Have you ever seen one of these cute photos of the tiny baby swimming underwater?
Have you ever wondered how is that even possible? Can newborns really swim?
Water is a very familiar environment for newborn babies, giving them a sense of security and comfort. After all, they spent 9 months surrounded by the amniotic fluid in their mom’s womb. Hence, it is not surprising that new babies love to bathe and soak in warm, bubbly water.
When my girls were little, they adored playing with their floating duckies and splashing in the tub. They didn’t care that the water got in their ears, noses or on their faces! Although they’ve gradually become more sensitive to it as they got older…
Anyway, if you are curious whether babies are born with natural swimming abilities, this article is for you.
Here’s the truth about newborns’ swimming skills.
Can Newborn Babies Swim?
Babies are born with some primitive reflexes that help them survive in the outside world. One of them is the diving reflex. It allows them to hold their breath and open their eyes underwater. The second one is the swimming reflex. It can be seen when the baby is placed in the water on her tummy. Instantly, she starts moving her arms and legs in a swimming motion. The third one is the “gag” reflex, which prevents them from inhaling the water. All these reflexes make them appear as natural swimmers, but that is very deceiving. In reality, babies can’t swim. Swimming is just another skill they need to learn as they grow up.
1. Newborn Reflexes
Babies are born with several reflexes that they develop in the womb. These are involuntary movements or actions that occur spontaneously.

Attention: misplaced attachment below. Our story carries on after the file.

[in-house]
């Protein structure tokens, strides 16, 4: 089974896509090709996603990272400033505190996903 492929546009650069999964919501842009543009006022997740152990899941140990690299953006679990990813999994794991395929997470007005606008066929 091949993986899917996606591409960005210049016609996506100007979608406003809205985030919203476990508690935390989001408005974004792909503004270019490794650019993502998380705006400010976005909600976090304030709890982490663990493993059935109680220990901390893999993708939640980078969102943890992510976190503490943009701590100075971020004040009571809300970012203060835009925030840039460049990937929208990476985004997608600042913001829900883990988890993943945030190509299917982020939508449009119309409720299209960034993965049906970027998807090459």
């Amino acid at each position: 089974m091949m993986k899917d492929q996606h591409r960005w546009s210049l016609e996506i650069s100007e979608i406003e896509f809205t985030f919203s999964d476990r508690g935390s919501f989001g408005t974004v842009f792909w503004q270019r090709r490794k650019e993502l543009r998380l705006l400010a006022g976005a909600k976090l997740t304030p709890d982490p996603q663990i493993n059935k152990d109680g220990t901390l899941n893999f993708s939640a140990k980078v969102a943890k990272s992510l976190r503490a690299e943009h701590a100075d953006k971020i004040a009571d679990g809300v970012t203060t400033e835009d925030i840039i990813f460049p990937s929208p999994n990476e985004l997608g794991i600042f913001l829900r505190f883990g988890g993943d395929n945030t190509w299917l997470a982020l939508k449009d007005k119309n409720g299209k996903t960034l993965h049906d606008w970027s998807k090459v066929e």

As their brains develop and take over their survival instincts, babies will lose most of these reflexes within a few months.
Newborn reflexes are crucial for survival, and their presence tells us that the infant’s nervous system is functioning well.
Some of the typical newborn reflexes observed by parents are; sucking and rooting reflexes, grasp or startle reflex.
- The rooting reflex helps babies find a nipple or a bottle to start feeding. It kicks in when the baby’s mouth is touched or stroked. As a response to it, the baby will turn her head and open her mouth and root. This reflex is present until they are approx. 4 months.
- An infant’s sucking reflex is the ability to suck and swallow milk once the source is found. It is relatively complicated for a newborn to coordinate sucking movements with breathing and swallowing. While sucking is a reflexive action, not every baby can do it well at first. However, as they practice, the reflex becomes a skill they all master.
- Grasp reflex – occurs when your newborn wraps their fingers around yours and holds onto it tightly. The grasp reaction lasts until the baby is 5-6 months. Toes also show similar behaviour when the sole of the foot is stroked. Grasp reflex in toes lasts for 12 months.
2. Swimming Instincts
In many cases, parents are less familiar with the reflexes triggered by the water environment, such as amphibian reflex, diving reflex, and gag reflex.
These responses happen when babies are in the water and these are responsible for making them look like natural swimmers!
2.1 Amphibian (Swimming) Reflex
In this reflex, the baby’s arms, legs, and body move symmetrically, propelling them forward.
So, when a baby is placed in the water, she will kick her legs and move her arms in a swimming motion.
Typically, the reflex starts to fade at six months and disappears entirely by twelve months.
2.2 The Pharyngeal or “Gag” Reflex